Chapter no 31

The Serpent and the Wings of Night

Eleven of us remained.

Ivan was there when we arrived, and Angelika followed not long after Raihn and I did. The last, to

everyone’s shock, was Ibrihim, who dragged himself through covered in gore, his sword bloodied, eyes faraway and empty. He had killed his partner right before stepping through the arch. Half was an odd number this year. Only one of them could live.

Ibrihim didn’t seem all that broken up about it.

How many people did I kill today? I wondered, numbly.

Everyone was staring at me. Not in the same way they usually did, either. Not with amused hunger, but wary curiosity.

I couldn’t decide if I liked the change.

Unlike the other trials, the Ministaer and his acolytes waited in the Moon Palace to greet us as we returned. After Ibrihim, the gate—which stood of its own accord in the center of the room—simply faded away, leaving whoever still remained beyond it to their bloody fates.

The silence was deafening. The Ministaer regarded us with a placid stare, an expression that only vaguely resembled a smile twisting his mouth.

“Congratulations,” he said. “You are finalists of the Kejari. You have made it into the final two trials. Our Dark

Mother is very pleased with you.”

No one looked pleased with themselves. Only grimly determined.

“To celebrate your victory,” the Ministaer continued, “a ceremonial feast has been held at Nyaxia’s pleasure, in honor of your gift to the Mother of the Ravenous Dark. The blood that has been spilled, and for the blood you have yet to give her.”

His smile broadened, as if this was the only thing that brought him genuine pleasure.

Sometimes, I thought Nyaxia was a bit depraved.

“Go,” he said. “Heal yourselves. Rest. The Moon Palace, by Nyaxia’s generosity, has offered you all you need. Return to the church at sundown.”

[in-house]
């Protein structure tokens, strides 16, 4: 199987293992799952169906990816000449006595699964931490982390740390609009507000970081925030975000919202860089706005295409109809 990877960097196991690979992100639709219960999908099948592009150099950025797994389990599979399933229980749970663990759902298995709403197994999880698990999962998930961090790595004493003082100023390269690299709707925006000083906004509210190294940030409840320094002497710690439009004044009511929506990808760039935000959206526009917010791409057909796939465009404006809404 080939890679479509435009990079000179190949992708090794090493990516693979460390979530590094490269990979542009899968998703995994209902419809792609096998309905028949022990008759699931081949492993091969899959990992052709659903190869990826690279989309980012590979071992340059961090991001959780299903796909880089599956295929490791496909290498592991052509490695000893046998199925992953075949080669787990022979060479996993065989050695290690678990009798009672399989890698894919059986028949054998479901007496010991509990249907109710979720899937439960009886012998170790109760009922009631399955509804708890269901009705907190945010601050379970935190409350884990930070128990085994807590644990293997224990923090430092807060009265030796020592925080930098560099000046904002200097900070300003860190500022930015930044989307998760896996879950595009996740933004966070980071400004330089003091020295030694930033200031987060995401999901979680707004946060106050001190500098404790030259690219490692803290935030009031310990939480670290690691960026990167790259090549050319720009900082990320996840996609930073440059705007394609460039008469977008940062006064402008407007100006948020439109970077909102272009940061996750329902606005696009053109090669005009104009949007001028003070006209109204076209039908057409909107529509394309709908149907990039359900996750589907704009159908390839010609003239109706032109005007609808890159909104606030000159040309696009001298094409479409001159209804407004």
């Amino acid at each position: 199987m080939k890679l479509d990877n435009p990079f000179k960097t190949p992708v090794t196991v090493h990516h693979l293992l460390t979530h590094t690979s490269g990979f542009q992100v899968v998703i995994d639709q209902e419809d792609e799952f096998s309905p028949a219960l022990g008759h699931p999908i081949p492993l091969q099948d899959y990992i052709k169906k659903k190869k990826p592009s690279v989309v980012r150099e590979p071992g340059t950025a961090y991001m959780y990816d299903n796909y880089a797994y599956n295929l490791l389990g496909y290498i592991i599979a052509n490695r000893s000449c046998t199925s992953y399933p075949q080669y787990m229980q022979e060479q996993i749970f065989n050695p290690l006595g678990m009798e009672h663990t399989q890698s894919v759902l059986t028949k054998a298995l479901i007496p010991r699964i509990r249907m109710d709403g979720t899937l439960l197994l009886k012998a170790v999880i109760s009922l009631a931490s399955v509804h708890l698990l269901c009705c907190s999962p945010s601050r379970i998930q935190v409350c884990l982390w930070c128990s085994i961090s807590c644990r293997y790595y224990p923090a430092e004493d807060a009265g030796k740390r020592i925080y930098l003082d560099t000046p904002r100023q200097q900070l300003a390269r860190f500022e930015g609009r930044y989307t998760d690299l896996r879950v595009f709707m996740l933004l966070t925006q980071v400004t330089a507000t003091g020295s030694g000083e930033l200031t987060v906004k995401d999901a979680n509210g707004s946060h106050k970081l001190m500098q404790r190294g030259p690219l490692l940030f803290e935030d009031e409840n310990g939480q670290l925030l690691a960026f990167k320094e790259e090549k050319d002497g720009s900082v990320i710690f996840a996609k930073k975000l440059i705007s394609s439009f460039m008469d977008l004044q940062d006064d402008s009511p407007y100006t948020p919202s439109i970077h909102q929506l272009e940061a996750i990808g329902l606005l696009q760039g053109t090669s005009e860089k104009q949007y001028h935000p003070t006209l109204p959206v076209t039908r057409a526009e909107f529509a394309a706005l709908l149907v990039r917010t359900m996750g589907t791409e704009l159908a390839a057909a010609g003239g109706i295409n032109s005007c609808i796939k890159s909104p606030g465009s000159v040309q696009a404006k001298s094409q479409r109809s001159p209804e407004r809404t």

THE APARTMENT WAS TOO quiet without Mische. Raihn and I didn’t talk as we returned, and I was infinitely conscious of the silence.

He spoke first, only once the door was shut firmly behind him. “Six whole hours of rest after we nearly died for the entertainment of our benevolent goddess.” He gave me a half-smile. “How generous of them.”

I rasped a forced chuckle, and his brow flattened. “What?”


“That sounded like a dying cat, but what concerns me even more is that you actually faked a laugh at a joke that wasn’t even funny.”

That, I almost would have laughed at. But my head was foggy and my body exhausted. Now that the shock of the

trial was starting to wear off, what I had done—and the fact that I understood so little of it—had begun to set in.

“Hey,” Raihn said softly. I looked at him.

And out of everything that had just happened today, this moment might have been the most frightening.

Because right now, two truths careened into me at the same time:

One, that he looked at me like my well-being was actually important to him. That he must actually care, because I’d felt the way he cared. I’d felt his panic when I was in danger, and that meant he’d felt mine when I thought Angelika would kill him.

Two, that the Halfmoon Trial was over. We no longer needed an alliance. And that meant that either he would kill me, or I would kill him.

These two undeniable facts collided so violently that I found myself leaning back against the wall.

“Well,” I said, “we did it.” My voice was hoarse. “We sure fucking did.”

He took a step closer, his eyes never leaving mine.

I should have tensed. I should have reached for my blade.

I didn’t.

“You were fucking magnificent, Oraya,” he murmured. “I hope you know that.”

I lifted my chin and said, with as much conviction as I could muster, “I know.”

He laughed. His eyes crinkled when he smiled. Had I noticed before how much I liked that?

“Get a little rest if you can,” he said, “before the feast.

I’ll leave you alone. Get ready in a different apartment.”

He spoke so casually, but I knew what he really meant. Was this how he acknowledged what had changed between

us? Was this his way of saying, Neither of us have to make any moves yet?